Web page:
14. The Defendant also alleges that in relation to the Claimant’s claim for commission, the Employment Contract fails to mention that the Defendant is obliged to pay commission. However, by the discretion of the Defendant commission had previously been paid to the Claimant.
15. The Defendant also alleges that his previous employment contract stated that his working hours were 12 hours a day, however, in the Contract signed on June 2014, the working hours were not stated but it was mentioned that the Claimant from time to time would work for the best interest of the Defendant.
16. The Defendant also alleges that since the Claimant’s resignation, the Claimant never attended the salon or answered the Defendant’s calls.
17. On 6 September 2018, the Defendant, filed a counterclaim claiming damages.
18. The Defendant alleges that due to the Claimant’s failure to attend the salon since his resignation this caused a shortage in the number of employees and shortage in sales.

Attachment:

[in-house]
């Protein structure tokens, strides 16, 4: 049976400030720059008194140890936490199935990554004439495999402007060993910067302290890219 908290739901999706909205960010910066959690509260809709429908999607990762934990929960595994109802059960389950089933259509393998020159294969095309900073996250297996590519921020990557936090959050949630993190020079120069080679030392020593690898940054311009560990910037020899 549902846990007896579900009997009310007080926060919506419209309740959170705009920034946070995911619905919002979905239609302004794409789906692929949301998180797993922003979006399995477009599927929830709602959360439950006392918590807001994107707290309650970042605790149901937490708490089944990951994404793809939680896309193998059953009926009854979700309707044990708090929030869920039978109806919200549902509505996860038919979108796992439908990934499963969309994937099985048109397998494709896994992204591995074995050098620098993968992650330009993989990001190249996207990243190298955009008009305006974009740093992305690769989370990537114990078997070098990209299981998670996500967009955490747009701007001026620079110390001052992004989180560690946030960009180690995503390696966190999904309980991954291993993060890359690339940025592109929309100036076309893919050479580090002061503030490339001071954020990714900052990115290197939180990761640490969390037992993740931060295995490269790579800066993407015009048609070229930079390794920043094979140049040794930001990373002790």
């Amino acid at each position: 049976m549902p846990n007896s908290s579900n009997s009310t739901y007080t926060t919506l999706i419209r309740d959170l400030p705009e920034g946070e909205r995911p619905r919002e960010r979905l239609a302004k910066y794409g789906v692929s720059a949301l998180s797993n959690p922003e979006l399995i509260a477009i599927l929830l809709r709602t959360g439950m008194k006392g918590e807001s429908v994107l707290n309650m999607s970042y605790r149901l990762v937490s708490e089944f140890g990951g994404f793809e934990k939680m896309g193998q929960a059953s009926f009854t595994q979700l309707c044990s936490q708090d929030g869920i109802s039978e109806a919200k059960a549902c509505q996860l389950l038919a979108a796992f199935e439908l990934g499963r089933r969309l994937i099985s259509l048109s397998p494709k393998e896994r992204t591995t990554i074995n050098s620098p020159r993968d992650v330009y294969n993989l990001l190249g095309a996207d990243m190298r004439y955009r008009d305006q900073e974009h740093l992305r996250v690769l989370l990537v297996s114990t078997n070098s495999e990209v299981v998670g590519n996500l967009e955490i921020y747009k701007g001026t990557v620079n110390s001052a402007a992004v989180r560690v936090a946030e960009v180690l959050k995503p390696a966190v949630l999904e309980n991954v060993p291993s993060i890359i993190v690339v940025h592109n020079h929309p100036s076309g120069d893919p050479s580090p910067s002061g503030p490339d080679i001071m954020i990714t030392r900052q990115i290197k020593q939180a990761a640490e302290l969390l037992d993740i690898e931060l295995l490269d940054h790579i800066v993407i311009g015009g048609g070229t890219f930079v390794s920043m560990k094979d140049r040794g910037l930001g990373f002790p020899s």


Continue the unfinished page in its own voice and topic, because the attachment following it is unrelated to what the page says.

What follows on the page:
19. The Defendant also alleges that the current owner of the salon received a phone call from one of the previous owners who mentioned matters about the salon which were confidential in nature and no one should know about.
20. The Defendant also claims that the Claimant should delete pictures posted by him on social media about the salon.
21. The Defendant also mentioned that the Claimant was seen working in a different salon, which is against the law.